I’d been thinking of starting something like this for a while now, and today’s the day it’s happening! Are you ready too? Let’s go! It will be a story in words and pictures, a mix of food and life. And even if it doesn’t always turn out as planned or hoped for, it’ll still be good.

Gooda Bartha

Gooda Bartha! But how did you end up looking so good??

So I had Good Bartha (Zucchini puree) for the first time three years ago, and it was one of those times when after tasting it, I thought or said something like, Wow, that’s really good, that’s amazing, let me finish this so I can have some more. I was visiting my aunt and uncle in Illinois at the time, and my uncle was cooking. I think he made rice and dal that night too.

I got the recipe from my uncle a few weeks ago, and now it was my turn. Time for some re-creation recreation.

Gooda Bartha (Zucchini puree)

  • 1 lb zucchini (about 2)
  • 1 Tbsp oil
  • 1 teasp cumin seeds
  • 1/2 teasp black mustard seeds
  • 1 fresh green jalapeno chili
  • 1 medium onion
  • 1/2 teasp salt
  • 1/2 teasp chili powder
The players

But it says 2 zucchini, 1 chili, and 1 onion! That’s okay – let’s make it a double!

Yes, that’s what I’m talking about. Dinner tonight, lunch tomorrow!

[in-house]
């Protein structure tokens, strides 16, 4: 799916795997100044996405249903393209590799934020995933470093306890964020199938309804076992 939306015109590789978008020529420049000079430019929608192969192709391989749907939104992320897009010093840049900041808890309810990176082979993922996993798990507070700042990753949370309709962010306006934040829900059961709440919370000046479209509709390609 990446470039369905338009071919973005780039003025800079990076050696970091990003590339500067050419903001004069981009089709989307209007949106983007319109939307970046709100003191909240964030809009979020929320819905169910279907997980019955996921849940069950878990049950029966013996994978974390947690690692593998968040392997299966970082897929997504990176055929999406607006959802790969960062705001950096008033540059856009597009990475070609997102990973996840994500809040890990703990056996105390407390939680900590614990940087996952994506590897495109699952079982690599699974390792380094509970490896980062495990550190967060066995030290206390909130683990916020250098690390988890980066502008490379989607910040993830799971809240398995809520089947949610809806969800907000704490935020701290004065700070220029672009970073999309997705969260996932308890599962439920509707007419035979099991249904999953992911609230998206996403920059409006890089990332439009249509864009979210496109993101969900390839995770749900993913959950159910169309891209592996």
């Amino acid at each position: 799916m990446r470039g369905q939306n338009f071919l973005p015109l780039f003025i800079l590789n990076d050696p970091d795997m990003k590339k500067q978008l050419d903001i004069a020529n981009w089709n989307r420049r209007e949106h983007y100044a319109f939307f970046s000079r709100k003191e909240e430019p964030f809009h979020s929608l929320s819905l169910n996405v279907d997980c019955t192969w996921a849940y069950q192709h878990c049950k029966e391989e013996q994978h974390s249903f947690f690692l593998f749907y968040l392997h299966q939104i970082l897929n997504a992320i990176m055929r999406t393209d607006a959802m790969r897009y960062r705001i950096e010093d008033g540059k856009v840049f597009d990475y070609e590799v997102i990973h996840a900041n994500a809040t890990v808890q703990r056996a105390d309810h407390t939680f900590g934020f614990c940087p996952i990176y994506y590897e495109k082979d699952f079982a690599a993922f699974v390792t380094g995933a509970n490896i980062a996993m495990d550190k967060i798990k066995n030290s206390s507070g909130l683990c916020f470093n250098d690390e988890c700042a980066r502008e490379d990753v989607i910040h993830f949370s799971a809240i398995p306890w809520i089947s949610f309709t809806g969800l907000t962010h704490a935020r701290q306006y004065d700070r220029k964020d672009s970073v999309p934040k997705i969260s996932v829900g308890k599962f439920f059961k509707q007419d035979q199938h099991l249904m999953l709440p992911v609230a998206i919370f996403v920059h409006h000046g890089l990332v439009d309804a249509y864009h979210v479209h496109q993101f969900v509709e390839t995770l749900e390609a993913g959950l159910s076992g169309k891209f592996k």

The players, more prepared

The players, now more prepared

Here’s how to get everything ready:

The zucchini gets chopped,
the onion gets sliced, and
the chili gets seeded and sliced.

And here’s what to do in five easy steps:

  1. Put the zucchini in a saucepan, and cook with water until soft. (I used 1 cup water for 4 zucchini, and I covered the pan to have it cook faster.) Then drain the water, and mash.
  2. Heat the oil in a frying pan, and fry the cumin and mustard seeds until the mustard seeds crackle.
  3. Add in the onion and chili, and cook until the onion is soft. (I covered the pan again during this step.)
  4. Add in the mashed zucchini, salt, and chili powder, and cook uncovered for 5 minutes or until the liquid evaporates.
  5. Serve warm or at room temperature.
    (Recipe modified from “The Complete Asian Cookbook” by Charmaine Solomon)
Zucchini, ready to go

Zucchini, ready to go

Zucchini mashed up

Zucchini mashed up

Seeds in the pan

Onion and chili added

Onion and chili added

All together now

And now, ready to be introduced:

On the plate

Gooda Bartha close up

Gooda Bartha, with friends

I also made some friendly beaners while I was cooking and let them join the party too. They’re the red and black you see balancing out the picture.

And in the end? It was pretty good! My uncle’s was better (at least according to my memory), but that’s okay. I can compare notes and do some cooking with him the next time I’m in Illinois. Lucky for me, that next time is going to be in two weeks, when I head out there to do the Illinois Marathon and see my aunt and uncle and brother.

I’ll see you later too – here are some Gooda Bartha seeds and spices to chew on until then.

Cumin seedschili powdercumin seedssalt